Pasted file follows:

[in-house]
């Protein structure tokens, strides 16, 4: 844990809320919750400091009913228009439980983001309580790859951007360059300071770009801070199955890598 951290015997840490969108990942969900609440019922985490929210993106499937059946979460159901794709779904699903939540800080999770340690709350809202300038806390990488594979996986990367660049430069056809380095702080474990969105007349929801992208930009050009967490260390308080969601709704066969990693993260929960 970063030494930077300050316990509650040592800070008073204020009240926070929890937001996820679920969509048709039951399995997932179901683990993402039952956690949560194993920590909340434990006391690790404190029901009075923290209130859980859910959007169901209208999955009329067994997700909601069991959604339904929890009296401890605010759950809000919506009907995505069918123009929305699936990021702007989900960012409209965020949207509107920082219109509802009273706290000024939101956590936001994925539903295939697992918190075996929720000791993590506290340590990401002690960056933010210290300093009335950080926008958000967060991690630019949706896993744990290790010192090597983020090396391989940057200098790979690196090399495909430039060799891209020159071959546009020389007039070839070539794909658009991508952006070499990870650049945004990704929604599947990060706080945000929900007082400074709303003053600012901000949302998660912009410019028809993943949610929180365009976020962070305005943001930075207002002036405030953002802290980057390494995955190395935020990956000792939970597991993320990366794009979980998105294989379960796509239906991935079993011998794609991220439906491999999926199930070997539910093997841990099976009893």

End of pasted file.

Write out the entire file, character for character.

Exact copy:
[in-house]
């Protein structure tokens, strides 16, 4: 844990809320919750400091009913228009439980983001309580790859951007360059300071770009801070199955890598 951290015997840490969108990942969900609440019922985490929210993106499937059946979460159901794709779904699903939540800080999770340690709350809202300038806390990488594979996986990367660049430069056809380095702080474990969105007349929801992208930009050009967490260390308080969601709704066969990693993260929960 970063030494930077300050316990509650040592800070008073204020009240926070929890937001996820679920969509048709039951399995997932179901683990993402039952956690949560194993920590909340434990006391690790404190029901009075923290209130859980859910959007169901209208999955009329067994997700909601069991959604339904929890009296401890605010759950809000919506009907995505069918123009929305699936990021702007989900960012409209965020949207509107920082219109509802009273706290000024939101956590936001994925539903295939697992918190075996929720000791993590506290340590990401002690960056933010210290300093009335950080926008958000967060991690630019949706896993744990290790010192090597983020090396391989940057200098790979690196090399495909430039060799891209020159071959546009020389007039070839070539794909658009991508952006070499990870650049945004990704929604599947990060706080945000929900007082400074709303003053600012901000949302998660912009410019028809993943949610929180365009976020962070305005943001930075207002002036405030953002802290980057390494995955190395935020990956000792939970597991993320990366794009979980998105294989379960796509239906991935079993011998794609991220439906491999999926199930070997539910093997841990099976009893």